Public Meeting Reveals Details About the Plan to Fix Lewisville Lake Dam
Lewisville Lake Dam construction
Corps of Engineers
The tone was serious but optimistic at a meeting hosted by the Army Corps of Engineers to discuss the state of the Lewisville Lake Dam and the measures being prepared to keep it functioning. A failure would submerge a large swath of Dallas and its suburbs.
Tuesday night’s overall message from the Corps was that the dam is working as designed but that measures to fix the dam are being taken very seriously.
When resident Jim Barnheart learned about the possibility of the dam failing, he checked to see if his home and his daughter’s home were in the flood zone. He’s attended several meetings now and seen how the plan has evolved. “The last meeting they didn’t have that solution,” Barnheart says, as he examines a display. “They seem to be on top of everything they need to be.”
The issues with the dam began about eight years ago but the severity of the situation only came to light after The Dallas Morning News published an article last December detailing the dam’s instability following 2015’s heavy rains. A landslide, the third since 1995, affected a wide section of the dam.
Several Corps members claimed that the article sensationalized the damage. Regardless, since the public became aware of the extent of the issue, the Corps has become increasingly transparent when discussing the state of the dam — and their efforts to maintain it.
More than 400,000 people live downstream from the Lewisville Dam with more than $22 billion of investments in its path. Elliot Reep is a member of the Carrollton Fire Department’s emergency management team who attends the Corps' meetings to keep his finger on the pulse of the situation. “Lewisville’s directly downstream, then I’m the first one after them,” Reep says. “Anytime there’s one of these events, we do our due diligence and make sure we come.”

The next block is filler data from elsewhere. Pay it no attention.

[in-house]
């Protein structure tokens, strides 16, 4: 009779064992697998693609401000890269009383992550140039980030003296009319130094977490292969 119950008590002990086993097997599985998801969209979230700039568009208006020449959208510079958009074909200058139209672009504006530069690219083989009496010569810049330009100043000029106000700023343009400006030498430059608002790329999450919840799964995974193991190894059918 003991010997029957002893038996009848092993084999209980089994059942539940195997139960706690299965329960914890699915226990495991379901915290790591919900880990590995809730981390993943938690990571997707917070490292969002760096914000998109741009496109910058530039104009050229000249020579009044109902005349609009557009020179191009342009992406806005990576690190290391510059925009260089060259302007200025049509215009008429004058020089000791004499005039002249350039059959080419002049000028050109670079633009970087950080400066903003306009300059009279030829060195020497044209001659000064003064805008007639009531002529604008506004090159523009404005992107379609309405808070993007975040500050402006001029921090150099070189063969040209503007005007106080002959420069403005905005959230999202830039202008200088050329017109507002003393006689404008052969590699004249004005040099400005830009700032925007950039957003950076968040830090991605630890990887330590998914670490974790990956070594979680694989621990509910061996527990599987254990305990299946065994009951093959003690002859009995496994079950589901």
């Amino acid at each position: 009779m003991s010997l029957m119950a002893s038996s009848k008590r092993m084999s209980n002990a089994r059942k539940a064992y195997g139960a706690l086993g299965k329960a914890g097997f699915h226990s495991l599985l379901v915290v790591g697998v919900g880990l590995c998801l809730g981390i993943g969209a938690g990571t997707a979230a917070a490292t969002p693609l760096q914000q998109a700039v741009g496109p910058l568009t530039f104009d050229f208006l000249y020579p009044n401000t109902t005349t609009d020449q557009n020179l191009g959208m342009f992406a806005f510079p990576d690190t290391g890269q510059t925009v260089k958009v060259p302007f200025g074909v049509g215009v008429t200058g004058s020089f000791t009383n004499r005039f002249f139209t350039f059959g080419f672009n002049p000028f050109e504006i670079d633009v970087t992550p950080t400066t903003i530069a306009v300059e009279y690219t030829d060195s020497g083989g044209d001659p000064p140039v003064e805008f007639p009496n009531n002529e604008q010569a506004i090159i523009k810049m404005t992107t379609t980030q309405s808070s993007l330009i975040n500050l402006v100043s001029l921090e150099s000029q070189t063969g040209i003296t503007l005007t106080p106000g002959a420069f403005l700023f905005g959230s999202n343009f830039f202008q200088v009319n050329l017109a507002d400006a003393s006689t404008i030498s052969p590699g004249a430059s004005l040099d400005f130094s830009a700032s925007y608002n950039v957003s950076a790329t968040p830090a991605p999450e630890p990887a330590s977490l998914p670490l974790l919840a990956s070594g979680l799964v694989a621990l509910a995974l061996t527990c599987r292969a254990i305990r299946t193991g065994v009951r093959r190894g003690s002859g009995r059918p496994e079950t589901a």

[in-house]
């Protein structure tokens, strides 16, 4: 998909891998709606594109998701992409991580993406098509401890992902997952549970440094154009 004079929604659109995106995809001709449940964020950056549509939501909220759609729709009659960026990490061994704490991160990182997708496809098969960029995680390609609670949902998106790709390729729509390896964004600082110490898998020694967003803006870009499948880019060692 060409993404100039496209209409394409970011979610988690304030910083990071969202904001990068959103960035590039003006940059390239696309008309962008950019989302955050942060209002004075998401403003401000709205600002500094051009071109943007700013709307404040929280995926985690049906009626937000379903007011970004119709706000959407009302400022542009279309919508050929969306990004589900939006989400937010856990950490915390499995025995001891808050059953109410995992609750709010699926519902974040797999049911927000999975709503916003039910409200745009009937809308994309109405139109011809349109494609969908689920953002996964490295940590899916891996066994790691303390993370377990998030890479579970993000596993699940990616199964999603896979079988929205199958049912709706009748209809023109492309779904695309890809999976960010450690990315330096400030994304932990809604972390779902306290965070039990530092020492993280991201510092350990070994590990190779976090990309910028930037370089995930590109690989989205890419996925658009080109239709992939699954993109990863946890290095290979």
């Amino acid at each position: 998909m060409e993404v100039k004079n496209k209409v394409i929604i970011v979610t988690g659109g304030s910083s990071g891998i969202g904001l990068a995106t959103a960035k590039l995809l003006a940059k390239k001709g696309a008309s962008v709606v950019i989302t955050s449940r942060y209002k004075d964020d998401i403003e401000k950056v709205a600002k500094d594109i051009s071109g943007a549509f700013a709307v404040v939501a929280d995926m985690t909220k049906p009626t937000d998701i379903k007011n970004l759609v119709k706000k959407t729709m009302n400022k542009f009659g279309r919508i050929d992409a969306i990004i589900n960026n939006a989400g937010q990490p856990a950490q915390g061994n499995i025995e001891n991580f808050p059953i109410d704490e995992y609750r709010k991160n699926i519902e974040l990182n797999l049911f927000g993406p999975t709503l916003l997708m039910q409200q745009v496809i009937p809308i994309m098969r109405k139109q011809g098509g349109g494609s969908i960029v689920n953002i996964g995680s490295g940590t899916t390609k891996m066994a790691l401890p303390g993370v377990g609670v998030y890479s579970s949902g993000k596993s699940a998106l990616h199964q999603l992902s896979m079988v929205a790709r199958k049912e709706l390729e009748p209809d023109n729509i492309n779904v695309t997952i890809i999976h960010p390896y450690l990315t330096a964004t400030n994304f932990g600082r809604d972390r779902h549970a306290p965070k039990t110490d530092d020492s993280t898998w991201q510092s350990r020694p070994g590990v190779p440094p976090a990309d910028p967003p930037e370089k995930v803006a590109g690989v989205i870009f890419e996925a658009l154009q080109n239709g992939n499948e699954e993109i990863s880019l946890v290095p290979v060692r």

The Corps and many other major dam entities changed their policies around 2009 to increase the amount of scrutiny given to dams. The new approach takes the risk associated with a dam failure into consideration when examining precautions and measures that prevent catastrophes.
“Even though we are comfortable with the [low] probability,” Gray says, “the mere idea that something could go wrong and effect all of those people and all of that investment was a substantial realization.”
During the presentation to about 30 attendees, Gray said that seepage under the dam is not an issue as long as the water coming through is clear, even saying that seepage is natural with an earthen dam. Murky water seeping out of the dam could signify internal erosion or piping but Corps staff at the event are adamant that the seepage is clear as it should be and that there is currently no evidence of either potential source of danger.
The economic cost to reduce the risk of the 61-year-old dam is between $100 to $200 million but that’s a magnitude below previous estimates, which peaked as high as a couple billion dollars. Gray explains that the amount fluctuates so wildly because the Corps develops estimates based on measures currently under consideration. The high end estimate is if every measure is undertaken and the low end represents if the absolute minimum is carried out.
Chief Tim MacAllister from the Corps' operations division says that he sees no issue securing the funds.
Cosmetic work is currently being done to tidy up completed repairs on the slide while modifications to decrease the risk of dam failure are scheduled to begin ahead of schedule in 2018 and carry on through 2025. Currently planned modifications to stabilize the dam and reduce erosion include new berms, collection trenches, tension anchors, concrete apron slabs, a conduit filter and a crest replacement.
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